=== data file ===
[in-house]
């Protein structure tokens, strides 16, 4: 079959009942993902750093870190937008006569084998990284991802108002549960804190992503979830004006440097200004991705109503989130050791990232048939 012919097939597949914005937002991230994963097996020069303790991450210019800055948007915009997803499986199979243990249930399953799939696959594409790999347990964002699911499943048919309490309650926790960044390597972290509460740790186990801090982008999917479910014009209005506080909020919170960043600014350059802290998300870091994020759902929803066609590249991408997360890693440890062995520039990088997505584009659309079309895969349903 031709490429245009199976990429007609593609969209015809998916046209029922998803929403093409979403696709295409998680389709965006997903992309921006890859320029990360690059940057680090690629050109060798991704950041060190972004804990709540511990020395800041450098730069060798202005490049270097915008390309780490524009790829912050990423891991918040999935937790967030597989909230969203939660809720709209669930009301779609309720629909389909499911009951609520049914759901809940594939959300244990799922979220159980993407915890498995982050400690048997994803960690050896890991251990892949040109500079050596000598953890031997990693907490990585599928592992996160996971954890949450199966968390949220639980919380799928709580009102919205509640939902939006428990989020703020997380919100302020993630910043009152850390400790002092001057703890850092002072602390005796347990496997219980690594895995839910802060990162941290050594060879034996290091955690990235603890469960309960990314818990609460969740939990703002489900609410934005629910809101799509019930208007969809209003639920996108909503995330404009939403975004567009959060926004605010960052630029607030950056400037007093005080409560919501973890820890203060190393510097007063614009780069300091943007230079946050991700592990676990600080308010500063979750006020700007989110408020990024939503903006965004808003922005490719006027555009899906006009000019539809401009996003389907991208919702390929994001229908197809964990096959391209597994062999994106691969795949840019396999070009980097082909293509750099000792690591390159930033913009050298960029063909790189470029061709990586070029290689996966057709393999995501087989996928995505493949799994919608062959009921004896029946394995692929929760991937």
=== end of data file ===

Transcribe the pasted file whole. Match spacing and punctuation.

[in-house]
């Protein structure tokens, strides 16, 4: 079959009942993902750093870190937008006569084998990284991802108002549960804190992503979830004006440097200004991705109503989130050791990232048939 012919097939597949914005937002991230994963097996020069303790991450210019800055948007915009997803499986199979243990249930399953799939696959594409790999347990964002699911499943048919309490309650926790960044390597972290509460740790186990801090982008999917479910014009209005506080909020919170960043600014350059802290998300870091994020759902929803066609590249991408997360890693440890062995520039990088997505584009659309079309895969349903 031709490429245009199976990429007609593609969209015809998916046209029922998803929403093409979403696709295409998680389709965006997903992309921006890859320029990360690059940057680090690629050109060798991704950041060190972004804990709540511990020395800041450098730069060798202005490049270097915008390309780490524009790829912050990423891991918040999935937790967030597989909230969203939660809720709209669930009301779609309720629909389909499911009951609520049914759901809940594939959300244990799922979220159980993407915890498995982050400690048997994803960690050896890991251990892949040109500079050596000598953890031997990693907490990585599928592992996160996971954890949450199966968390949220639980919380799928709580009102919205509640939902939006428990989020703020997380919100302020993630910043009152850390400790002092001057703890850092002072602390005796347990496997219980690594895995839910802060990162941290050594060879034996290091955690990235603890469960309960990314818990609460969740939990703002489900609410934005629910809101799509019930208007969809209003639920996108909503995330404009939403975004567009959060926004605010960052630029607030950056400037007093005080409560919501973890820890203060190393510097007063614009780069300091943007230079946050991700592990676990600080308010500063979750006020700007989110408020990024939503903006965004808003922005490719006027555009899906006009000019539809401009996003389907991208919702390929994001229908197809964990096959391209597994062999994106691969795949840019396999070009980097082909293509750099000792690591390159930033913009050298960029063909790189470029061709990586070029290689996966057709393999995501087989996928995505493949799994919608062959009921004896029946394995692929929760991937």